Review: ‘Our Dance of Revolution’

Hot Docs 2019

4 mins read

Our Dance of Revolution
(Canada, 102 min.)
Dir. Phillip Pike
Programme: Canadian Spectrum (World Premier)

At last, there is a documentary that does justice to the influential LGBTQ+ activists of colour who helped shape Toronto’s political landscape.

Phillip Pike has gathered archival footage and some of the community’s best minds and most passionate advocates to tell the stories of how black activists lived, partied and most important, organized.

The film opens with Black Lives Matter (BLM), led by Black queer women, disrupting the Pride Parade in 2016 via a 30-minute sit-in. Pike’s premise is that BLM did not come out of nowhere but stands on the shoulders of black activism that has been a vital force in Toronto for over 40 years.

His first focus is on a collective household that, in the early 80s, nurtured several influential activists, including Makeda Silvera, co-founder of Sister Vision Press, Debbie Douglas, Rinaldo Walcott and Douglas Stewart, all of whom appear in the film. The film covers Black Cap, the organization committed to reducing the spread of HIV infection in Black communities. Founded in 1989, its original motto, “Because all black lives are important,” presages Black Lives Matter.

Then the doc goes on to touch on everything from Zami, considered Toronto’s first black lesbian group, to Black DJs like DJ Black Cat and Niki Redman’s struggles with Pride and its disrespectful treatment of the popular dance event Blockarama that they made so successful, to Rev. David Peart’s inspirationally empowering Sunset Service.

Pike’s genius directorial move is to choose the brilliant Angela Robertson and Douglas Stewart as commentators who give context to all of these political events. They are clear, perceptive and effective.

Occasionally, Pike lets the camera do the talking, as when a female Black Lives Matter speaker at Pride is met with onlookers’ virulent misogyny. A male speaker gets much more respect. But Our Dance is a survey, so it jumps around a lot and sometimes doesn’t stay on one subject as long as you’d want. The fierce Sharona Hall does get her due but, weirdly, the film pays tribute to drag performer Michelle Ross without ever showing her do her thing on stage.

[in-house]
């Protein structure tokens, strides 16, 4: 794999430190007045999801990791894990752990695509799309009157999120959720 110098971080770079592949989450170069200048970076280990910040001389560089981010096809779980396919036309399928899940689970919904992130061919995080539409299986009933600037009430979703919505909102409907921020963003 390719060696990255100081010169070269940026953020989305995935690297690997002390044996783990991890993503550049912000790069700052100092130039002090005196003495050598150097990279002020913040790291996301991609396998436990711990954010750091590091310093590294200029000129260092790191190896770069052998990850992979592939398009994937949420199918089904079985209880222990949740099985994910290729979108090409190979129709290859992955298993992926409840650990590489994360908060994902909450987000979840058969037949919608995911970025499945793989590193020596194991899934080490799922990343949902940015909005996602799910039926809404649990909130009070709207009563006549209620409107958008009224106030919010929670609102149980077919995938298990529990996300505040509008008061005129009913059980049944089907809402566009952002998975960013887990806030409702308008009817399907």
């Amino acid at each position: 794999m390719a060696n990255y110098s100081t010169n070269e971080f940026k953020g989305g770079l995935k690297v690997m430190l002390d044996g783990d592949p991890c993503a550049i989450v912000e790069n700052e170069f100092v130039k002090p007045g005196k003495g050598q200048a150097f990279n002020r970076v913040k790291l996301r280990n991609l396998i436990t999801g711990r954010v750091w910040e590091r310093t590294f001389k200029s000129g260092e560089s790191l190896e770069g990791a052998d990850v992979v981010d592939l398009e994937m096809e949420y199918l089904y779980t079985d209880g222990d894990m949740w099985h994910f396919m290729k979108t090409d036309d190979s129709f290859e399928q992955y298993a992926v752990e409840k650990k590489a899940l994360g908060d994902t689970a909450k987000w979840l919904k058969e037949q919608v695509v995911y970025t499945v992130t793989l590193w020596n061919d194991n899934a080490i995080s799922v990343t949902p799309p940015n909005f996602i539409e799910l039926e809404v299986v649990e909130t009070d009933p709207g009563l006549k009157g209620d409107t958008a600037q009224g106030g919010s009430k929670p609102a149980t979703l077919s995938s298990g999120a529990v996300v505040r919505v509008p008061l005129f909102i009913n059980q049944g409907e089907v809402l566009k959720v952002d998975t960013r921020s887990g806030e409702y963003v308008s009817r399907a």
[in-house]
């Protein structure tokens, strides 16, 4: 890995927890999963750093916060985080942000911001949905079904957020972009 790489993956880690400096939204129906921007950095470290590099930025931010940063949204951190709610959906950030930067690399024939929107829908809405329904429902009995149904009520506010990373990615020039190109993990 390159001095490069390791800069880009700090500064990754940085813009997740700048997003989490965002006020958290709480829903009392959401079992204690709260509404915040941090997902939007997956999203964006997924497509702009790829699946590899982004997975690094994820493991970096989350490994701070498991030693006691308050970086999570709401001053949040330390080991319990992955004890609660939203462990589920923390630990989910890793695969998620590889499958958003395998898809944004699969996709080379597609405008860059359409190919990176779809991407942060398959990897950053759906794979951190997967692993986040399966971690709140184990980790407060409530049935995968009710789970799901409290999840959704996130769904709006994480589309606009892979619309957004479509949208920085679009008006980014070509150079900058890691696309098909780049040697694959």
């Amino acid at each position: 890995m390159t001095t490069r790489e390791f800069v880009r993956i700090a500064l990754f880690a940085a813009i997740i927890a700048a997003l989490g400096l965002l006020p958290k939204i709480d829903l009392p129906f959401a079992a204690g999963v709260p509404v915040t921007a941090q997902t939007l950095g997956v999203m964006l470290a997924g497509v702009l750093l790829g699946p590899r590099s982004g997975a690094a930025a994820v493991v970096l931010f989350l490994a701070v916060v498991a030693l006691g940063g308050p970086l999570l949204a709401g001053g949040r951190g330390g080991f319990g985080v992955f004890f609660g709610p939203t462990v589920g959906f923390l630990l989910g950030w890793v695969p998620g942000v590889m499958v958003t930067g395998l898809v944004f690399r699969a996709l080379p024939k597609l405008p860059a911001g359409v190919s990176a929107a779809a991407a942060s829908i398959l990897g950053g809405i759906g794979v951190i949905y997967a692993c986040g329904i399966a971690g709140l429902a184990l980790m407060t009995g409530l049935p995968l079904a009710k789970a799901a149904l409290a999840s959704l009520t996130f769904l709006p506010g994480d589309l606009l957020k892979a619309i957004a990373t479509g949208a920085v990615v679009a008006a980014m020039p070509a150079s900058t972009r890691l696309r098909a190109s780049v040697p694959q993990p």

And though Pike uses Black Lives Matter as a frame for the film, he doesn’t delve too deeply into the organization’s specific politics, especially the extent to which BLM, rage-inspired as it is, boldly advocates in favour of love, especially when they’re being harassed by police.

But this is an important, ground breaking movie. See it with an audience that’s bound to be passionate and proud.

Our Dance of Revolution screens:
-Mon, April 29 at 6:15 PM at TIFF Lightbox 2
-Wed, May 1 at 2:45 PM at Scotiabank Theatre 3
-Fri, May 3 at 12:00 PM at Scotiabank Theatre 8
Hot Docs runs April 25 to May 5. Please visit for more information.

Visit the POV Hot Docs Hub for more coverage from this year’s festival!

Susan G. Cole is a playwright, broadcaster, feminist commentator and the Books and Entertainment editor at NOW Magazine, where she writes about film. She is the author of two books on pornography and violence against women: Power Surge and Pornography and the Sex Crisis (both Second Story books), and the play A Fertile Imagination. She is the the editor of Outspoken (Playwrights Canada Press), a collection of lesbian monologues from Canadian plays. Hear her every Thursday morning at 9 AM on Talk Radio 640’s Media and the Message panel or look for her monthly on CHTV’s Square Off debate.

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